Applications and computational fluid dynamics study of supercritical fluid processes
The development of microelectronics, optoelectronics and data storage requires new thin solid film deposition techniques, which could fulfill the requirement of conformal coverage on complex surfaces. Supercritical Fluid Deposition (SFD) is a process that combines the advantages of gas-phase and liquid-phase deposition techniques due to the properties of supercritical fluids. Compared to the existing deposition techniques such as physical vapor deposition (PVD), chemical vapor deposition (CVD), SFD is able to deposit films at lower temperature and get conformal coverage even for high aspect ratio features. And the deposition speed of SFD is much faster than atomic layer deposition (ALD).
Copper is the preferred interconnect material in the microelectronics industry because of its lower resistivity and higher electron migration resistance in comparison to aluminum and its alloys. The use of copper reduces the signal transmission delay and improves reliability relative to aluminum. However copper is easily oxidized and forms the thin layer of native cuprous oxide when exposed to air. In this work, etching of cuprous oxide from Cu or SiO 2 substrates in supercritical CO2 using β-diketone etching agents is effective and efficient. Etching with trimethyloctanedione (TMOD) at 150°C proceeds at a rate of 15 Å/min with an activation energy of 66 kJ/mol. The formation of Cu2+ including CuO and Cu(OH) 2 at the surface of Cu2O during ambient exposure appears to form a passivation layer that initially inhibits CuO etching.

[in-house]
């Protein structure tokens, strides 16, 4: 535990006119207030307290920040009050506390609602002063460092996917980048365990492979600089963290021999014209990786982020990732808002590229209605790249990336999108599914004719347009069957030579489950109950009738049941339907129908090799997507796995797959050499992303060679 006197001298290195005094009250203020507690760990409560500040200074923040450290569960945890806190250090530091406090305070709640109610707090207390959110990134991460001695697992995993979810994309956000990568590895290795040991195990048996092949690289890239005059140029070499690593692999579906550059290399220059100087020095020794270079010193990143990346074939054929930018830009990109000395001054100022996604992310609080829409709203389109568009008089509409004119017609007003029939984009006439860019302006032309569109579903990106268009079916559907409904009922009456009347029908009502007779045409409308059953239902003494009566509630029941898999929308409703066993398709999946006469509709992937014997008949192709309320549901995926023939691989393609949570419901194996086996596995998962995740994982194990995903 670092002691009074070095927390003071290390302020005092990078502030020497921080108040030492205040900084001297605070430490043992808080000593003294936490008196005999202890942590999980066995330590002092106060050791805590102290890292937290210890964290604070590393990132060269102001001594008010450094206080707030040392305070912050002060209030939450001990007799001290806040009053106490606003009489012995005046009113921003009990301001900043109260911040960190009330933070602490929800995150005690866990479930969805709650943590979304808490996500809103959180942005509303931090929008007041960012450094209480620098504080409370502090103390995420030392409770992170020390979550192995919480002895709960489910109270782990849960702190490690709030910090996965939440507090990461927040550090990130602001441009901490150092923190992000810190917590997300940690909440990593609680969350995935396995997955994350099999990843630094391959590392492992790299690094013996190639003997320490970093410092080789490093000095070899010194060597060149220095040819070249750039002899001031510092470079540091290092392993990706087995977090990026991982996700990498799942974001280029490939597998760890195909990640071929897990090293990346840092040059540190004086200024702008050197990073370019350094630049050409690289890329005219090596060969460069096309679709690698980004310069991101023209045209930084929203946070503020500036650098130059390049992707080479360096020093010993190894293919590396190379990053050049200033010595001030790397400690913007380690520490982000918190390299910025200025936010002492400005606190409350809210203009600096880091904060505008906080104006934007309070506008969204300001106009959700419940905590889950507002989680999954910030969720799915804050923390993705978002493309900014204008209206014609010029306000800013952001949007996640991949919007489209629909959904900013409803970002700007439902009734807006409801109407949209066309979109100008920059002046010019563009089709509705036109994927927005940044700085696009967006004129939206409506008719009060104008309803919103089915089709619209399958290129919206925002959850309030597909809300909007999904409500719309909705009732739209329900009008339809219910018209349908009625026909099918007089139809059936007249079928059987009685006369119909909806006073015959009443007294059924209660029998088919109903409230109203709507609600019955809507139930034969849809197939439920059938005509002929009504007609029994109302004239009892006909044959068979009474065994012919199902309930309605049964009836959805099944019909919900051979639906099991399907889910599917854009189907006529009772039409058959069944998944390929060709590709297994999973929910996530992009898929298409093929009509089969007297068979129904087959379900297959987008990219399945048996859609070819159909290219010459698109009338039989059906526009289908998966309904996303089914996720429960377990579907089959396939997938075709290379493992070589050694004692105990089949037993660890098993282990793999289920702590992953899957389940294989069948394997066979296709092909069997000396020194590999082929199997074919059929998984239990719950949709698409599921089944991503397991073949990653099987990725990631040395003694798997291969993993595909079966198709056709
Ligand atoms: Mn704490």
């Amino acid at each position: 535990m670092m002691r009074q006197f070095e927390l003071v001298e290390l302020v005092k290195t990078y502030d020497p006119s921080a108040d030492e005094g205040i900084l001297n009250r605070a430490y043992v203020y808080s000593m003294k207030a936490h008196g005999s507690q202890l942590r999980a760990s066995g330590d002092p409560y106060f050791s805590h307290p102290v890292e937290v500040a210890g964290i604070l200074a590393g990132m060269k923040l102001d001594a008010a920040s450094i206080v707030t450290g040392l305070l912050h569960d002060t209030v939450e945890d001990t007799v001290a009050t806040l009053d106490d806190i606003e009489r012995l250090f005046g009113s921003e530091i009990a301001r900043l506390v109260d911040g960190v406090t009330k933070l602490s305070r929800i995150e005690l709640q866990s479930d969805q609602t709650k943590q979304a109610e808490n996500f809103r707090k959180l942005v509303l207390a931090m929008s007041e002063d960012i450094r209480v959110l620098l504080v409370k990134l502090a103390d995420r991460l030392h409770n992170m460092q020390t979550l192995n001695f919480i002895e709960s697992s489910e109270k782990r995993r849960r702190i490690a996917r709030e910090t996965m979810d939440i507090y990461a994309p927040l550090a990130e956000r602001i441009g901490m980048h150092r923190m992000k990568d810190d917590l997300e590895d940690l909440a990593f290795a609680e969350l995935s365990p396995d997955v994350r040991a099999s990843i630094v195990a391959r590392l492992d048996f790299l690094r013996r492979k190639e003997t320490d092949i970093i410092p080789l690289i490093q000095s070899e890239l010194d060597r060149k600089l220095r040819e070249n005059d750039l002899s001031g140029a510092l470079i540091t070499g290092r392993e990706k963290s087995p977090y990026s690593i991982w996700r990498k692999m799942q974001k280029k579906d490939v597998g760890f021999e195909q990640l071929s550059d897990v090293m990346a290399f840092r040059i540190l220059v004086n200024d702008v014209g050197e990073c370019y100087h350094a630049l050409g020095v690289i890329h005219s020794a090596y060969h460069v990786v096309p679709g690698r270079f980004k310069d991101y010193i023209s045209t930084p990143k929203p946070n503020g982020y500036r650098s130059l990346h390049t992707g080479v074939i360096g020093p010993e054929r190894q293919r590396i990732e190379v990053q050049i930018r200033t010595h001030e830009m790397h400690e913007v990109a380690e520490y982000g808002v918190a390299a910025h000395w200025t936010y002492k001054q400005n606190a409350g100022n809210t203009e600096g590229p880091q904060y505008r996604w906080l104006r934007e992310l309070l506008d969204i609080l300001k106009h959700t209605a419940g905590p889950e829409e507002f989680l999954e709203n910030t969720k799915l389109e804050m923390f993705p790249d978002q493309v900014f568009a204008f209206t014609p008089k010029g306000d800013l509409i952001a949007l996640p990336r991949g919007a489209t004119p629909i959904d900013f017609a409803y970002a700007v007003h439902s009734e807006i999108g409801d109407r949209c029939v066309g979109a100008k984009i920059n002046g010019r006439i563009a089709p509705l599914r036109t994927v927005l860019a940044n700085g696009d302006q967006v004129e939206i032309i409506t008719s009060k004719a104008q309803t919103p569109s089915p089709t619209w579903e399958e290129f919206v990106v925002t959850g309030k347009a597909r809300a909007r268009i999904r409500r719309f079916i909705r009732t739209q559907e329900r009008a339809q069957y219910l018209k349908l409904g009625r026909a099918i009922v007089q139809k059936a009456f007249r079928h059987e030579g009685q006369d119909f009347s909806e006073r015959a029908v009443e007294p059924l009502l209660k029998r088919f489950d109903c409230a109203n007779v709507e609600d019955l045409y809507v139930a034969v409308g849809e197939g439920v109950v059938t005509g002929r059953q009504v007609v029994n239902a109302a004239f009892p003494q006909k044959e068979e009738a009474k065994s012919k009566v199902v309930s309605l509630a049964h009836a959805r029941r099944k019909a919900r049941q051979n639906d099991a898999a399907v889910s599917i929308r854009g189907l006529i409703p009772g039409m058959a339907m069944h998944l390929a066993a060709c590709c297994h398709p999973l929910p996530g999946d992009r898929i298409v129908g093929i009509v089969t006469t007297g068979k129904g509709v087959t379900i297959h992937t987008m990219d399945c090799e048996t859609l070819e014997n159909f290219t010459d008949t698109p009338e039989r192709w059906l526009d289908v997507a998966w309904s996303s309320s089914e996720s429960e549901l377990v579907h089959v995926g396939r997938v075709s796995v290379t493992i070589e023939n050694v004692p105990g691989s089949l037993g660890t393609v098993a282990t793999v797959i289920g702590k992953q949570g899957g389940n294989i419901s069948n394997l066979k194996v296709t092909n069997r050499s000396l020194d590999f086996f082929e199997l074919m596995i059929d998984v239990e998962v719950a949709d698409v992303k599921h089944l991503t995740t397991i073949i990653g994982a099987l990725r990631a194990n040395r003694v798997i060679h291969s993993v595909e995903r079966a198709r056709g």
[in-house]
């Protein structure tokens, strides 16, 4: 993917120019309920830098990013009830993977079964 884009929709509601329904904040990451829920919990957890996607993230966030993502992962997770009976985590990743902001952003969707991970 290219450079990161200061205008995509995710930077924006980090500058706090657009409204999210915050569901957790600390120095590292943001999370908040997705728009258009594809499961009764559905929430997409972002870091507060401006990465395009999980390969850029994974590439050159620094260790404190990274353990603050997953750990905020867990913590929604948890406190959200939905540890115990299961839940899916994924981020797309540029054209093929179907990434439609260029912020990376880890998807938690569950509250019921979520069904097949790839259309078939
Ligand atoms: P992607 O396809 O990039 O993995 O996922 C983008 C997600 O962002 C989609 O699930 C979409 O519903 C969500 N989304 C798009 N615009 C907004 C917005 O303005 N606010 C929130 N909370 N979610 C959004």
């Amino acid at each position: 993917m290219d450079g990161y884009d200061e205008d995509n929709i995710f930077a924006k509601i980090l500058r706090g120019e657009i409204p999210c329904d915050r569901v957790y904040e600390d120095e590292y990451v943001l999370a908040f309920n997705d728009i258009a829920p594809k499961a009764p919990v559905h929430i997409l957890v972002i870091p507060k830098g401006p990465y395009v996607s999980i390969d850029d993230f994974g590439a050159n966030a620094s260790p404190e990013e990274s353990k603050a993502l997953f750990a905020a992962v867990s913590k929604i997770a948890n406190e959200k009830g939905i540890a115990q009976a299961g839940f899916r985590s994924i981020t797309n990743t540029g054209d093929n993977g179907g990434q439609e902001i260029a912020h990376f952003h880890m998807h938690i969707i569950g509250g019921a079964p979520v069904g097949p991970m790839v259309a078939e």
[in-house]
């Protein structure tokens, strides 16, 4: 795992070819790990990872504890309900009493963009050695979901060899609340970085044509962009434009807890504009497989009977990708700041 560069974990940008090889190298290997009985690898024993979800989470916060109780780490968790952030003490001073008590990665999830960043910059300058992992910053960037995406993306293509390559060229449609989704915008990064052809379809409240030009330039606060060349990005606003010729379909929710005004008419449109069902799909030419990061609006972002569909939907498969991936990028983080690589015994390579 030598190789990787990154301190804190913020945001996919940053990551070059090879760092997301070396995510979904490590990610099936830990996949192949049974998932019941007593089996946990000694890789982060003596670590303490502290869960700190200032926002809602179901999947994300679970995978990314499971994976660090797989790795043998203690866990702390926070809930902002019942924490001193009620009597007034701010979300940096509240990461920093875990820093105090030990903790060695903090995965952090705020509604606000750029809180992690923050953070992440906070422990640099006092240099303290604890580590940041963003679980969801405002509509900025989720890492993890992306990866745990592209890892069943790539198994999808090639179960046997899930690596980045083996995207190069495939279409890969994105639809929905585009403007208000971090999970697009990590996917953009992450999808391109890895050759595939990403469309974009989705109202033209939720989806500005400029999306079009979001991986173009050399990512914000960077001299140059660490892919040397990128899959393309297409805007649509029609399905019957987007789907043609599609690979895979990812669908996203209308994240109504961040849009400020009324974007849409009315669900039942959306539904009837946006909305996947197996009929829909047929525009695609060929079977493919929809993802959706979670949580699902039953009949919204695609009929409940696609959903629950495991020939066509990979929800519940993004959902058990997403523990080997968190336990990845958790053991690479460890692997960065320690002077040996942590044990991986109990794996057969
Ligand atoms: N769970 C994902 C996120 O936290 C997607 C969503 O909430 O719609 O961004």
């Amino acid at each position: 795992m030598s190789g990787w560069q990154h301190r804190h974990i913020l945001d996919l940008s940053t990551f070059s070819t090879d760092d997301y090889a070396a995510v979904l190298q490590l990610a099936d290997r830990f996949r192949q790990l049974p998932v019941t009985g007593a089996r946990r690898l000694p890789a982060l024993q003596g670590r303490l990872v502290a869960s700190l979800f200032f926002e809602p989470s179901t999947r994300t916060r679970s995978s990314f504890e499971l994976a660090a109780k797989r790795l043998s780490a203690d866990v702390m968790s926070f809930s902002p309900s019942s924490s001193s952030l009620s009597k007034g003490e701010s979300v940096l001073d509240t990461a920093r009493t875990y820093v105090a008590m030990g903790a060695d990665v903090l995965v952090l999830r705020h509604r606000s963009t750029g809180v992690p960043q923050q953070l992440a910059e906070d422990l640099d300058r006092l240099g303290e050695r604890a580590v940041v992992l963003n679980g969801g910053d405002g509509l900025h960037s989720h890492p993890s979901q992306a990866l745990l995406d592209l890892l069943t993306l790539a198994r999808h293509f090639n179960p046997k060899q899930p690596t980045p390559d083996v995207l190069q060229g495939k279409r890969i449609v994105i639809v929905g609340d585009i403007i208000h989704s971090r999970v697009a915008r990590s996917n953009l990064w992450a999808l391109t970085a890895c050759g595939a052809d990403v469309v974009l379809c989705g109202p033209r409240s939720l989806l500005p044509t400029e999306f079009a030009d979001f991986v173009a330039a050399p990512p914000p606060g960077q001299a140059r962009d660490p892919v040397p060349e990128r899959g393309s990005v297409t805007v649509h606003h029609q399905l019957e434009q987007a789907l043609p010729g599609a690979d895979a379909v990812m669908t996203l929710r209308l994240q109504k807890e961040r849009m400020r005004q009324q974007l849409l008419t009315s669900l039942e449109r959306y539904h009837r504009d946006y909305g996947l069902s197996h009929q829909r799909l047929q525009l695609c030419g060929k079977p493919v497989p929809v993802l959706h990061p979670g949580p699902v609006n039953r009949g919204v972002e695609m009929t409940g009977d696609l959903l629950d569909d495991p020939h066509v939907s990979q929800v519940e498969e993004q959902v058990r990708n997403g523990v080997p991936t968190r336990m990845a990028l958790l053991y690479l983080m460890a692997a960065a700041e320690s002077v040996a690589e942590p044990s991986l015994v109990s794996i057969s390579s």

Supercritical fluid cold wall reactors have been used for different areas of microelectronics industry. To understand the heat transfer and flow patterns inside the reactor, CFD studies have been carried out. A simple theoretical analysis indicated natural convection is very strong and turbulent within cold wall supercritical fluid deposition reactors due to the highly temperature dependent properties of SC CO2. Two 2D prototype simulations have been carried out to study the effects of the reactor clearance above the heater on the thermal profiles. It has been clearly demonstrated that enough clearance is critical for an even temperature distribution. It also is evident that in continuous running mode, the flow is dominated by natural convection. Two cold wall reactors with different operating modes: continuous and batch have been investigated. In three dimensions simulations, temperature variations on the heater surface have been successfully simulated. The use of the liner material to protect the reactor wall has been shown to be effective. It was also shown that the inlet flow for the continuous reactor does not impinge on the heated platen due to the strong natural convection. Different liner materials have been used in the experiments and the insulation effects have been compared. The showerhead design for the top liner cover to distribute the fresh SC CO2 flow has been simulated; the effect of it has been tested. Suggestions for better design of the top cover liner have been proposed.